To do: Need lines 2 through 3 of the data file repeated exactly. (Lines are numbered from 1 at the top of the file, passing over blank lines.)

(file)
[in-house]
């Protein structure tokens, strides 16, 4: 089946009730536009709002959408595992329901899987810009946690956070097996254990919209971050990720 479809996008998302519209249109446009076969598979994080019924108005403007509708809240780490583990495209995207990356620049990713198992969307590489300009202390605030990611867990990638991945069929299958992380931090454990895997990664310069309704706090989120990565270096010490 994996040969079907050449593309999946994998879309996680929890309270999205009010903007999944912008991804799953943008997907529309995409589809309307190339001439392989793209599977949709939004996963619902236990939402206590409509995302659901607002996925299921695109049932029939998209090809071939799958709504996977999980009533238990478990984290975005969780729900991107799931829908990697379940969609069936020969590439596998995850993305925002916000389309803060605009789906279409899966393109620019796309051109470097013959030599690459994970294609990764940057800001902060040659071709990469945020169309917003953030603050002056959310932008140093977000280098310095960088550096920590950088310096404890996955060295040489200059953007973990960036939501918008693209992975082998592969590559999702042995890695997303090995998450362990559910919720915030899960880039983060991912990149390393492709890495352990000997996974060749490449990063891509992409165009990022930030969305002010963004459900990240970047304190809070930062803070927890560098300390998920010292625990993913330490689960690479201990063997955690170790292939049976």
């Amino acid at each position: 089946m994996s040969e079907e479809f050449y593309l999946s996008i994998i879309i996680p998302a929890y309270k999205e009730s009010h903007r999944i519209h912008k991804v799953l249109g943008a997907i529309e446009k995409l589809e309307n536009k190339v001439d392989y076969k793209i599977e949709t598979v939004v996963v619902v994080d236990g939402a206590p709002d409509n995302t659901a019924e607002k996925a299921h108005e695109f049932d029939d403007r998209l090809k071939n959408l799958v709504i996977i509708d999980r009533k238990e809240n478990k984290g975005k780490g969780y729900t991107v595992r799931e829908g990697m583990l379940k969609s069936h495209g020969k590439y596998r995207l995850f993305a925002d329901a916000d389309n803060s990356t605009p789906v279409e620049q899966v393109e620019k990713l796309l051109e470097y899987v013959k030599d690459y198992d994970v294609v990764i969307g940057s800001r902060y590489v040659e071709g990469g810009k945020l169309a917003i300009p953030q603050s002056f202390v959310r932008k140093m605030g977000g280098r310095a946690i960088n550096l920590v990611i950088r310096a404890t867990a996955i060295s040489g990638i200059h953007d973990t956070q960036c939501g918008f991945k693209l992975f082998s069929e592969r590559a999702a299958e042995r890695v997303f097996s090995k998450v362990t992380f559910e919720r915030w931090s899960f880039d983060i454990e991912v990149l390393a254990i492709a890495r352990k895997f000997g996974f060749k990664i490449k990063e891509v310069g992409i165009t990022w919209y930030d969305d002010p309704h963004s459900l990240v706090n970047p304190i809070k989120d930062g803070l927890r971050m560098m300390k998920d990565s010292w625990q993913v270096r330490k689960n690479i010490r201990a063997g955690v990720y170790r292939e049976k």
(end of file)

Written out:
């Protein structure tokens, strides 16, 4: 089946009730536009709002959408595992329901899987810009946690956070097996254990919209971050990720 479809996008998302519209249109446009076969598979994080019924108005403007509708809240780490583990495209995207990356620049990713198992969307590489300009202390605030990611867990990638991945069929299958992380931090454990895997990664310069309704706090989120990565270096010490 994996040969079907050449593309999946994998879309996680929890309270999205009010903007999944912008991804799953943008997907529309995409589809309307190339001439392989793209599977949709939004996963619902236990939402206590409509995302659901607002996925299921695109049932029939998209090809071939799958709504996977999980009533238990478990984290975005969780729900991107799931829908990697379940969609069936020969590439596998995850993305925002916000389309803060605009789906279409899966393109620019796309051109470097013959030599690459994970294609990764940057800001902060040659071709990469945020169309917003953030603050002056959310932008140093977000280098310095960088550096920590950088310096404890996955060295040489200059953007973990960036939501918008693209992975082998592969590559999702042995890695997303090995998450362990559910919720915030899960880039983060991912990149390393492709890495352990000997996974060749490449990063891509992409165009990022930030969305002010963004459900990240970047304190809070930062803070927890560098300390998920010292625990993913330490689960690479201990063997955690170790292939049976």
């Amino acid at each position: 089946m994996s040969e079907e479809f050449y593309l999946s996008i994998i879309i996680p998302a929890y309270k999205e009730s009010h903007r999944i519209h912008k991804v799953l249109g943008a997907i529309e446009k995409l589809e309307n536009k190339v001439d392989y076969k793209i599977e949709t598979v939004v996963v619902v994080d236990g939402a206590p709002d409509n995302t659901a019924e607002k996925a299921h108005e695109f049932d029939d403007r998209l090809k071939n959408l799958v709504i996977i509708d999980r009533k238990e809240n478990k984290g975005k780490g969780y729900t991107v595992r799931e829908g990697m583990l379940k969609s069936h495209g020969k590439y596998r995207l995850f993305a925002d329901a916000d389309n803060s990356t605009p789906v279409e620049q899966v393109e620019k990713l796309l051109e470097y899987v013959k030599d690459y198992d994970v294609v990764i969307g940057s800001r902060y590489v040659e071709g990469g810009k945020l169309a917003i300009p953030q603050s002056f202390v959310r932008k140093m605030g977000g280098r310095a946690i960088n550096l920590v990611i950088r310096a404890t867990a996955i060295s040489g990638i200059h953007d973990t956070q960036c939501g918008f991945k693209l992975f082998s069929e592969r590559a999702a299958e042995r890695v997303f097996s090995k998450v362990t992380f559910e919720r915030w931090s899960f880039d983060i454990e991912v990149l390393a254990i492709a890495r352990k895997f000997g996974f060749k990664i490449k990063e891509v310069g992409i165009t990022w919209y930030d969305d002010p309704h963004s459900l990240v706090n970047p304190i809070k989120d930062g803070l927890r971050m560098m300390k998920d990565s010292w625990q993913v270096r330490k689960n690479i010490r201990a063997g955690v990720y170790r292939e049976k």